How much is Ontario’s land-use policy causing the housing supply shortage and pricing issue? And what is the government doing about it?
President and CEO
Building Industry and Land Development Association (BILD)
YPNextHome: Ontario’s land-use policy and its impact is something BILD and its members have been very outspoken about over the last couple years. What, if anything, has been the response from the provincial government to these concerns?
Tuckey: BILD has been at the table along with our provincial association to discuss a number of key issues such as the Growth Plan, Greenbelt, Ontario Municipal Board reform and Inclusionary Zoning. We look forward to continuing these discussions on behalf of the industry and new-home buyers across the region.
YPNextHome: A recent report from BMO seems to counter the industry’s contention that there’s not enough land available to build new lowrise homes on. What’s your take on this?
Tuckey: The big issue is that we are not building the supply of ground-related homes like detached, semi-detached and townhomes to satisfy the needs of our growing population. Demand is far outpacing supply, particularly for single-family homes which sell out as soon as they come to market. When there aren’t enough homes to satisfy demand, prices increase.
Ontario Real Estate Association
YPNextHome: Your comments in OREA’s recent release that “provincial and municipal governments must focus on increasing housing supply” echo what builders and other parties have been saying. How active has the OREA been in relaying this message to these governments, and what has been the response?
Hudak: We’ve seen the Ontario government double the Land Transfer Tax (LTT) rebate to $4,000 for first-time homebuyers. The new rebate, which came into effect on Jan. 1, 2017, means buyers will not have to pay any tax on the first $368,000 of the home price. This increase will help more young families achieve their dreams of homeownership.
YPNextHome: What, realistically, can the Ontario government do to change the path it’s on, in this context? Some experts have said there’s zero chance Ontario will divert from its existing land use policies…
Hudak: One way is to increase housing stock. We need new homes to be built and build more “missing middle” type homes, like townhomes, duplexes and stacked townhomes. Increasing the housing stock is necessary to give buyers more options at affordable levels and live in areas that make sense for them to be in.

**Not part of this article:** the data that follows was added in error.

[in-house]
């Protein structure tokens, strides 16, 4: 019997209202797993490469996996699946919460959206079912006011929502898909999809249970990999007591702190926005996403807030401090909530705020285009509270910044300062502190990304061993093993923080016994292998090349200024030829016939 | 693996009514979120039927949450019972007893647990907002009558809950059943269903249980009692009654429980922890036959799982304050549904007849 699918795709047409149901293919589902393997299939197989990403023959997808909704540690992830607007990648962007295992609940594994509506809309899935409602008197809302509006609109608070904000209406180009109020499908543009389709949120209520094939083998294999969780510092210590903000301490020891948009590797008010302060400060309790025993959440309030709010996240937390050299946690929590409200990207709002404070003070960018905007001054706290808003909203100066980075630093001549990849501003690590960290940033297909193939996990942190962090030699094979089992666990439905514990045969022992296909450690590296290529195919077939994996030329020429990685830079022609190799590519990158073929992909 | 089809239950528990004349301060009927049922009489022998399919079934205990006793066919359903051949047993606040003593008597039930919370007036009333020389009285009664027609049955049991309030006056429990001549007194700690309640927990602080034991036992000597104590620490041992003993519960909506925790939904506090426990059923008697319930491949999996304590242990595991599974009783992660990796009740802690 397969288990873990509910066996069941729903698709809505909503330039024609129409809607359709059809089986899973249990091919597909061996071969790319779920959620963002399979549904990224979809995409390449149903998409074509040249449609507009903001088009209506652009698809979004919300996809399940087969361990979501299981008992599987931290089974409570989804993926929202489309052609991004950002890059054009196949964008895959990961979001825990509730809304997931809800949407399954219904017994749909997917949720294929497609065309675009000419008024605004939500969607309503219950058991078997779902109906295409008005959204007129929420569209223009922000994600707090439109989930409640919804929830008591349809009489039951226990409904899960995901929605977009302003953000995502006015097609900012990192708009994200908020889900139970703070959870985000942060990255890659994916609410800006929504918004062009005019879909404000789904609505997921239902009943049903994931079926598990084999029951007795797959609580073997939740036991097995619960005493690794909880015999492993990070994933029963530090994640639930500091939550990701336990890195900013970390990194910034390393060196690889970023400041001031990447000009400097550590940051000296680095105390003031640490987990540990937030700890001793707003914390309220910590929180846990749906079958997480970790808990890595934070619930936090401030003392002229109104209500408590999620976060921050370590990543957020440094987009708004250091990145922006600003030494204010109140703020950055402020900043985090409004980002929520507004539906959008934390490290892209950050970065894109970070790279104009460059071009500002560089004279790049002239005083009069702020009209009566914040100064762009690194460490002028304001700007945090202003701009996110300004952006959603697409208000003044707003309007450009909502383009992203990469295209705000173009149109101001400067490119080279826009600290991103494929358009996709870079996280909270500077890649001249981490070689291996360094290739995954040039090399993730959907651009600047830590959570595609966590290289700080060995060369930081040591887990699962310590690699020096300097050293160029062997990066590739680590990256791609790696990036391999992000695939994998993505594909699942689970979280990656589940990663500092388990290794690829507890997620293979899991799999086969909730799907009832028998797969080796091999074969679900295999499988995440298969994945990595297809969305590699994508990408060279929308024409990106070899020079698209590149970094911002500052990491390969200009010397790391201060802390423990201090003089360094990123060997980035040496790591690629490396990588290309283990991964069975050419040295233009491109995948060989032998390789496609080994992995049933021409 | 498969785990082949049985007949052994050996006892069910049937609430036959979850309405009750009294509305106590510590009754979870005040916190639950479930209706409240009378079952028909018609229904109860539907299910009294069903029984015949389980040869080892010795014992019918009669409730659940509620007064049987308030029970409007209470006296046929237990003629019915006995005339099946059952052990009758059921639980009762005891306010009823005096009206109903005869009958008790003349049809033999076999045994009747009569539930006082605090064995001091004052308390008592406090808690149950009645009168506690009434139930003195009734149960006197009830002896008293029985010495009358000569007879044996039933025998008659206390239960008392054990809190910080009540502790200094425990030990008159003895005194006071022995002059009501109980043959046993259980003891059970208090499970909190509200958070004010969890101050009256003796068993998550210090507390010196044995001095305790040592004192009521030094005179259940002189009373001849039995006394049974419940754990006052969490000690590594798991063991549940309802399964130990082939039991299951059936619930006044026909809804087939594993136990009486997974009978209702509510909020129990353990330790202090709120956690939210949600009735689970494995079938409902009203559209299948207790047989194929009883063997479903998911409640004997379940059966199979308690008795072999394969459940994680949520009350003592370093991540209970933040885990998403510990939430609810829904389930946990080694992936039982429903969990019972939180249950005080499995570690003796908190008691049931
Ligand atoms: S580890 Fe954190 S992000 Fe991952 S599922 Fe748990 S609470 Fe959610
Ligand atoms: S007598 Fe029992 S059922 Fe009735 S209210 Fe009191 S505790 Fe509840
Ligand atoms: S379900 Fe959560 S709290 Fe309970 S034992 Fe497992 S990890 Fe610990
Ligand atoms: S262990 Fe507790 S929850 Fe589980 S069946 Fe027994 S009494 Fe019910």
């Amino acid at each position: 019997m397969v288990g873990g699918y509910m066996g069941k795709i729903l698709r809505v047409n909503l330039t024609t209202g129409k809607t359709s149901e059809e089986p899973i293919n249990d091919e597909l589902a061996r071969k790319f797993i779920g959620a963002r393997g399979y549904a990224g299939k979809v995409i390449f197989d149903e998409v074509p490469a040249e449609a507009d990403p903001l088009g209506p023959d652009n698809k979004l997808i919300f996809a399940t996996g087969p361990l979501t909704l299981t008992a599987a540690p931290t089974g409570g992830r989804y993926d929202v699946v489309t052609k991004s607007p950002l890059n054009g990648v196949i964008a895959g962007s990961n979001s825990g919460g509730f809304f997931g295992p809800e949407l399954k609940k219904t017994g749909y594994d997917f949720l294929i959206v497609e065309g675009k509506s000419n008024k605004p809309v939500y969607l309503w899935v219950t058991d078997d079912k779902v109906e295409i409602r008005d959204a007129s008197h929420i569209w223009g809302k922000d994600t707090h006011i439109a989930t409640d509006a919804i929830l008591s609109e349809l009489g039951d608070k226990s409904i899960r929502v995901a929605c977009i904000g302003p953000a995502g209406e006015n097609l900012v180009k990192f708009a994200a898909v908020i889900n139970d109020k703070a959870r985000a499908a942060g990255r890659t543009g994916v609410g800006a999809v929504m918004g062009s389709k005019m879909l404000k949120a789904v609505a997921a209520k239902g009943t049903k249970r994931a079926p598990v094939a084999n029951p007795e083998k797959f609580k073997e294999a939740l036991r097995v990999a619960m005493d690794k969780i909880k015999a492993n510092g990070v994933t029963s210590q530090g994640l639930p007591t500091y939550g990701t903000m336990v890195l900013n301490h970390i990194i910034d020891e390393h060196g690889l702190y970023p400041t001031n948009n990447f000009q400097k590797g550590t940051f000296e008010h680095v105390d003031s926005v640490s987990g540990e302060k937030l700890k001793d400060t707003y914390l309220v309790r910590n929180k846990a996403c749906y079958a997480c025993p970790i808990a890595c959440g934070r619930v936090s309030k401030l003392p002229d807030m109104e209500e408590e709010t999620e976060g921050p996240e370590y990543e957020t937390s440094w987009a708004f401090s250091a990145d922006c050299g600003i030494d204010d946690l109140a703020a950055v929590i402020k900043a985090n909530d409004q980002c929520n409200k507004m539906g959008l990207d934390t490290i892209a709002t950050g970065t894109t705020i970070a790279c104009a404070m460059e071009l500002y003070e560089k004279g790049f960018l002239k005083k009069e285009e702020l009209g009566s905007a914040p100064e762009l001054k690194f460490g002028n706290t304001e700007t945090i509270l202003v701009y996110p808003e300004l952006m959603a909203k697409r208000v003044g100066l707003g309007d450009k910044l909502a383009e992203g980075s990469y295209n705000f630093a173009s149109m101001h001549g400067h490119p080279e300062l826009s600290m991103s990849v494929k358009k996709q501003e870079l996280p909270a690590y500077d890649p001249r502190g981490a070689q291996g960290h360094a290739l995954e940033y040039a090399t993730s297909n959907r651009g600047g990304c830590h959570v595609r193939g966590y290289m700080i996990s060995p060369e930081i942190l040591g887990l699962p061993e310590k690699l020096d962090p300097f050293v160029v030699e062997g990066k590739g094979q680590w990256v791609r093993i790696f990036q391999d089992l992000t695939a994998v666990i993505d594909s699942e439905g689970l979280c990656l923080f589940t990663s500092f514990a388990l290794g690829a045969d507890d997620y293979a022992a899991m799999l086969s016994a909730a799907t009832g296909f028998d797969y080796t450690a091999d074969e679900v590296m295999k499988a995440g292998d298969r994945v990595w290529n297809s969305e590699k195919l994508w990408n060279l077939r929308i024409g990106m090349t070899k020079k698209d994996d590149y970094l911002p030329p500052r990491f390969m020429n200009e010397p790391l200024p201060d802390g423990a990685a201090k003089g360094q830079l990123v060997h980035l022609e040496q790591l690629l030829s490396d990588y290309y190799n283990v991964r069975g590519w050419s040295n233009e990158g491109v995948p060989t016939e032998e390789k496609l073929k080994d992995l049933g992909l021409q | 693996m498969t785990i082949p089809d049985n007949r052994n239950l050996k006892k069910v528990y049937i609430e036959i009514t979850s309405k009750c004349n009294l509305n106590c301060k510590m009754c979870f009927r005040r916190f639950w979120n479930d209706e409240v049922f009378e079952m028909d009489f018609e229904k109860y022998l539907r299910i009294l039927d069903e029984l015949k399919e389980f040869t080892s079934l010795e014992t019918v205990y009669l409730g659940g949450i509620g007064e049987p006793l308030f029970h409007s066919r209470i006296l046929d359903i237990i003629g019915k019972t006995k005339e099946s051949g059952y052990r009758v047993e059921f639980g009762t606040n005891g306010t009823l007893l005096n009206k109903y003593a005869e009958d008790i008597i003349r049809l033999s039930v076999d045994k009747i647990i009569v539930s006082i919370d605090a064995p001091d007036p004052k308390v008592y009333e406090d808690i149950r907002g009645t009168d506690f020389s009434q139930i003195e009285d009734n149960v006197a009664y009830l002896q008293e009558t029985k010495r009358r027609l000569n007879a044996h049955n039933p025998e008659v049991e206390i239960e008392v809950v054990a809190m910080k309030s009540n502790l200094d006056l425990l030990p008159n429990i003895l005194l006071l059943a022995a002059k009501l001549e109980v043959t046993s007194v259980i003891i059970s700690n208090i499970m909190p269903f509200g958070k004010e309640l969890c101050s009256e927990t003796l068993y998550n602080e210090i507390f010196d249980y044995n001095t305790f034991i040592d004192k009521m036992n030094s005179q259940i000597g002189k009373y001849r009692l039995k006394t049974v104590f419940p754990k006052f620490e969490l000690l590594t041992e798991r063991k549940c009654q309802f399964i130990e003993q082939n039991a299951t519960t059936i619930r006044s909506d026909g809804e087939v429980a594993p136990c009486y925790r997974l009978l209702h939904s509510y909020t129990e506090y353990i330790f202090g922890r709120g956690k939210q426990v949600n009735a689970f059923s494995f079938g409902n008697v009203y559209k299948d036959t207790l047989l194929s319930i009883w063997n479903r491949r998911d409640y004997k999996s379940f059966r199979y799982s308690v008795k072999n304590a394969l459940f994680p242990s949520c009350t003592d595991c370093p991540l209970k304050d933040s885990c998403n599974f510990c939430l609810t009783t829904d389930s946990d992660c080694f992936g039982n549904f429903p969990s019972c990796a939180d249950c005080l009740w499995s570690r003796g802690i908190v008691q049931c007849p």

In a pre-budget consultation with the provincial government in February, the OREA recommended the creation of an Affordable Home Ownership Task Force to determine how the Ontario government can improve housing supply and expand consumer choice. We need industry leaders to come together on this issue before the supply problem gets any worse.
YPNextHome: If provincial and municipal governments do nothing to address these issues, what can future prospective homebuyers in Ontario expect? The future doesn’t look at that bright for them…
Hudak: Basic economic principle is when supply can’t meet demand, prices go up. The disparity is not only driving up prices but its reducing choice for consumers. Owning a home is the Canadian dream. Our research consistently shows that Ontarians value homeownership. We know it boosts education performance of children, induces higher participation in civic and volunteering activity, improves health care outcomes, lowers crime rates and lessens welfare dependency.”
With a home purchase comes the pride of ownership, a sense of accomplishment and the sense of belonging in a community where one has a financial stake in the neighbourhood.